McGilvra is one of only five Seattle elementary schools to receive a 2009 Washington Achievement Award from the State Board of Education and the Office of the Superintendent of Public Instruction. The awards, recently announced by the Superintendent (prior to his DUI arrest), are part of the Education Board’s accountability program, under which all State schools were indexed for the performance of their students in statewide reading, writing, math and science tests for the last three school years (2007-2009), as well as for the schools’ extended graduation rate. The State awards are being given to schools that have “profoundly affected student learning.”
McGilvra is one of 51 elementary schools in the Seattle School District. The four other Seattle elementary school award recipients are Beacon Hill, Bryant, Hay and Laurelhurst. Statewide, only 70 elementary schools were recognized. So for McGilvra, this is a big honor. Congratulations to the teachers and staff of the School—as well as to those studious kids—for their achievement.
Incidentally, McGilvra’s demographics were posted to the Seattle School website recently (though mining the data there practically required a request under the Public Disclosure Act). McGilvra has 257 students enrolled this school year, which is in line with last year’s level. Of these, 77% are white (compared to 46% for the District as a whole) and only 6% qualify for a free or reduced-cost lunch (compared to 40% District-wide). Much of this difference in school demographics, relative to the rest of the City, is the result of neighborhood characteristics; but only 59% of McGilvra’s students live in the general area (within the boundaries of the McGilvra school-assignment area). Almost all of the students in the School are there because their parents chose the school as their first choice for assignment (only 7% are in the school as a result of a second or lower choice).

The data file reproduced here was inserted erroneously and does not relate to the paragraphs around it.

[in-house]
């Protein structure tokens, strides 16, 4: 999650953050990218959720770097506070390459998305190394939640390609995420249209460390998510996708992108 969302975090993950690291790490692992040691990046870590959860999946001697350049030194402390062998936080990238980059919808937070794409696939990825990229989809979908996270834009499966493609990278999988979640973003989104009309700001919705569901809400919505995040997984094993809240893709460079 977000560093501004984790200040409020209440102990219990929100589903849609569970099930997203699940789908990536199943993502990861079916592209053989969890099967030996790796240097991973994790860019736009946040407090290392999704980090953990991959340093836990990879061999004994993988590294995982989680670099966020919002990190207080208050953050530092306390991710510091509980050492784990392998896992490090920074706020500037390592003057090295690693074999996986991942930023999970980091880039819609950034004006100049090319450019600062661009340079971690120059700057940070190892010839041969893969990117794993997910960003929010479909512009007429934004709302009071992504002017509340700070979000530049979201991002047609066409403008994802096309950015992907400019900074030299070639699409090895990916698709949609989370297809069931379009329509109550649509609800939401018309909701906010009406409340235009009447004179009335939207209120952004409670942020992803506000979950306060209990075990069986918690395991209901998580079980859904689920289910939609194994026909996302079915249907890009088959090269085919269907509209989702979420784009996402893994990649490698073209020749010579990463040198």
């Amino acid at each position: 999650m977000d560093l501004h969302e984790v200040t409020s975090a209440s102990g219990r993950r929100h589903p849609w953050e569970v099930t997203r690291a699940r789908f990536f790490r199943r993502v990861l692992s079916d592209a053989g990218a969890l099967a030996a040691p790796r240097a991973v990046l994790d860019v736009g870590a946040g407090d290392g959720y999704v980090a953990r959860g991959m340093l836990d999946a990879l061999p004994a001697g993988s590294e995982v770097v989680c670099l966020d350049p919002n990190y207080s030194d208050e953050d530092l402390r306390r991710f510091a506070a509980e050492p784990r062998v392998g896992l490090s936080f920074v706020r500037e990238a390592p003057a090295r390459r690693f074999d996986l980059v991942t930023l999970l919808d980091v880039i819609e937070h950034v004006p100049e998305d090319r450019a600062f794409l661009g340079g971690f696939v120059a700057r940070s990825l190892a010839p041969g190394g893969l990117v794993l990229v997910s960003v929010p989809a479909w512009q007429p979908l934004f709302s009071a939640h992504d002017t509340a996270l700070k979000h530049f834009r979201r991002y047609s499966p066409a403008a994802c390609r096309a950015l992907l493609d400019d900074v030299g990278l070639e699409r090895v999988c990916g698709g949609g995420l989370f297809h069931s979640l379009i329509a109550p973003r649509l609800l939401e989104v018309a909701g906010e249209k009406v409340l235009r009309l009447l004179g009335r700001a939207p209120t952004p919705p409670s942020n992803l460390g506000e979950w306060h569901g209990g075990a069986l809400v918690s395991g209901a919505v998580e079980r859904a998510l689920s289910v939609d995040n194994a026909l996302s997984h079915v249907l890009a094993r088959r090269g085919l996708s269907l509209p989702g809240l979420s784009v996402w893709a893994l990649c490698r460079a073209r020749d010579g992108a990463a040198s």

Some changes may take place next year in the enrollment mix, according to PTA co-President Bob Steedman. This is the result of the New Student Assignment Plan, which among other changes, mandates that students living within a school’s enrollment area are automatically allowed to attend their neighborhood school. This alone should not impact McGilvra, since McGilvra already is able to accommodate the children of area residents and still have 40% excess capacity for students from other areas. This year is a transition year for the new plan (previously enrolled students are allowed to stay in the school whether or not they would qualify under the new rules), and it is not clear how the plan may work in future years when grandfathering goes away. Siblings of grandfathered students, for example, will not be automatically assigned to the same school. This has been a big issue for many parents. The introduction of special education programs into certain elementary schools may also cause changes in enrollment. For McGilvra, as for the rest of the City’s schools, the assignment plan remains a moving target.